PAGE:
A Systematic Review of Cost-Effectiveness Analyses of Left Ventricular Assist Devices: Issues and Challenges
Advanced heart failure (HF) can be treated conservatively or aggressively, with left ventricular assist devices (LVADs) and heart transplant (HT) being the most aggressive strategies.
The goal of this review was to identify, describe, critique and summarize published cost-effectiveness analyses on LVADs for adults with HF.
We conducted a literature search using PubMed and ProQuest DIALOG databases to identify English-language publications from 2006 to 2017 describing cost-effectiveness analyses of LVADs and reviewed them against inclusion criteria. Those that met criteria were obtained for full-text review and abstracted if they continued to meet study requirements.
A total of 12 cost-effectiveness studies (13 articles) were identified, all of which described models; they were almost evenly split between those examining LVADs as destination therapy (DT) or as bridge to transplant (BTT). Studies were Markov or semi-Markov models with one- or three-month cycles that followed patients until death. Inputs came from a variety of sources, with the REMATCH trial and INTERMACS registry common clinical data sources, although some publications also used data from studies at their own institutions. Costs were derived from standard sources in many studies but from individual hospital data in some. Inputs for health utilities, which were used in 11 of 12 studies, were generally derived from two studies. None of the studies reported a societal perspective, that is, included non-medical costs such as caregiving.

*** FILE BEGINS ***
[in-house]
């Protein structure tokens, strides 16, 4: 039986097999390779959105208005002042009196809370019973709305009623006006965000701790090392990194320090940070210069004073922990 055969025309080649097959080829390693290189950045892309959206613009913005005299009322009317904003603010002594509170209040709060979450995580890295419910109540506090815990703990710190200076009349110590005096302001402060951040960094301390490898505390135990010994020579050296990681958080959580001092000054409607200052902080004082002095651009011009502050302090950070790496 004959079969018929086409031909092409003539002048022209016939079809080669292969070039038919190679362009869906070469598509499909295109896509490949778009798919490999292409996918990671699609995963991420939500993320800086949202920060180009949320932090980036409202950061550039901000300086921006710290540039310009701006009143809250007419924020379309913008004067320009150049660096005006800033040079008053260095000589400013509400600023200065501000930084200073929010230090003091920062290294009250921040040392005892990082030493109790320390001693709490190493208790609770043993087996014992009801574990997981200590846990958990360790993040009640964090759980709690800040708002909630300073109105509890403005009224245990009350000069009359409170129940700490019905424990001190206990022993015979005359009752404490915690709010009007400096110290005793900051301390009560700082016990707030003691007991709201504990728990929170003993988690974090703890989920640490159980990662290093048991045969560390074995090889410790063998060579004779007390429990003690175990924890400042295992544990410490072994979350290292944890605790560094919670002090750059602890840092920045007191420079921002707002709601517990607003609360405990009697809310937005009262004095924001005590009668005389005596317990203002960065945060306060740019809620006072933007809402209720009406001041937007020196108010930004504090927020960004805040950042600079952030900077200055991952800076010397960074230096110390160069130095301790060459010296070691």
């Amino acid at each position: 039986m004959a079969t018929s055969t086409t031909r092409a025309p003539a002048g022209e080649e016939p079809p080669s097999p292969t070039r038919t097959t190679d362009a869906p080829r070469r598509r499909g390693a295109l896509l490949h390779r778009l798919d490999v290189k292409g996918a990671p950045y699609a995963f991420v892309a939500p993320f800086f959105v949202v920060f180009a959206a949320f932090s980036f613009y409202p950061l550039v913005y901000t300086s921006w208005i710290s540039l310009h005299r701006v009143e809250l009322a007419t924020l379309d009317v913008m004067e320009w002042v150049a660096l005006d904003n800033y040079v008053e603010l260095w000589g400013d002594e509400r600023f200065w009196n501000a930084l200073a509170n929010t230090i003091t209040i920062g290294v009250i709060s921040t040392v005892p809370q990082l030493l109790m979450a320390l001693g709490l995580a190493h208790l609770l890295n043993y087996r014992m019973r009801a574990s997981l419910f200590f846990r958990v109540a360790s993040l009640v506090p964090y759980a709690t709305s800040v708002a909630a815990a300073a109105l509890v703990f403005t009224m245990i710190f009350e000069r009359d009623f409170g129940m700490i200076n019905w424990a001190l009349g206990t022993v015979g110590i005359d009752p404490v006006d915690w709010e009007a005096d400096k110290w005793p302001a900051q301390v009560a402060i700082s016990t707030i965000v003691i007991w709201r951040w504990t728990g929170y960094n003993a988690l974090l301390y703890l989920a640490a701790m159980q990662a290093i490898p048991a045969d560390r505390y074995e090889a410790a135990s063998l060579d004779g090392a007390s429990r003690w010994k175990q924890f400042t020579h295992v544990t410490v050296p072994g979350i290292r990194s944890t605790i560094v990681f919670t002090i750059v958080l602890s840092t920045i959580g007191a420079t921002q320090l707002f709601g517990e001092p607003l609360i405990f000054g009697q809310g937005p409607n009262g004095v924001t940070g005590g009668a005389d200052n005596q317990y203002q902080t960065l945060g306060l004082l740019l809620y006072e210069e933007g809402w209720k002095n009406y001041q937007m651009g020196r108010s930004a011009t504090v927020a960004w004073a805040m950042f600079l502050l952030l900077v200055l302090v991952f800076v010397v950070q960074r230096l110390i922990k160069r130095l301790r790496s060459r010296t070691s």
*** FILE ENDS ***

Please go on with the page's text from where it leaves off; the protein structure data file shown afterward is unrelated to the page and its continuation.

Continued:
No study found LVADs to be cost effective for DT or BTT with base case assumptions, although incremental cost-effectiveness ratios met thresholds for cost effectiveness in some probabilistic analyses. With constant improvements in LVADs and expanding indications, understanding and re-evaluating the cost effectiveness of their use will be critical to making treatment decisions.
All of the publications cited in this literature review are available to the public. Some are available as open access (freely available) documents, while some must be purchased.
All authors (JS, ML, JP, and PM) were involved with the design of the search strategy. JS and ML reviewed search results in detail to refine terms. JS completed the initial abstraction; ML provided QC. JP and PM provided insight on interpretation and organization of the text based on clinical knowledge. JS outlined the manuscript and developed a first draft of the Methods and Results sections and paragraphs on limitations; JP and PM drafted the Introduction and clinically-focused sections of the Conclusions. ML provided a critical review and revisions on the entire manuscript. All authors reviewed and approved the final submission.
Compliance with Ethical Standards
No funding was received for this analysis.
Conflict of interest
The authors (JS, ML, JP, and PM) report no conflicts of interest.
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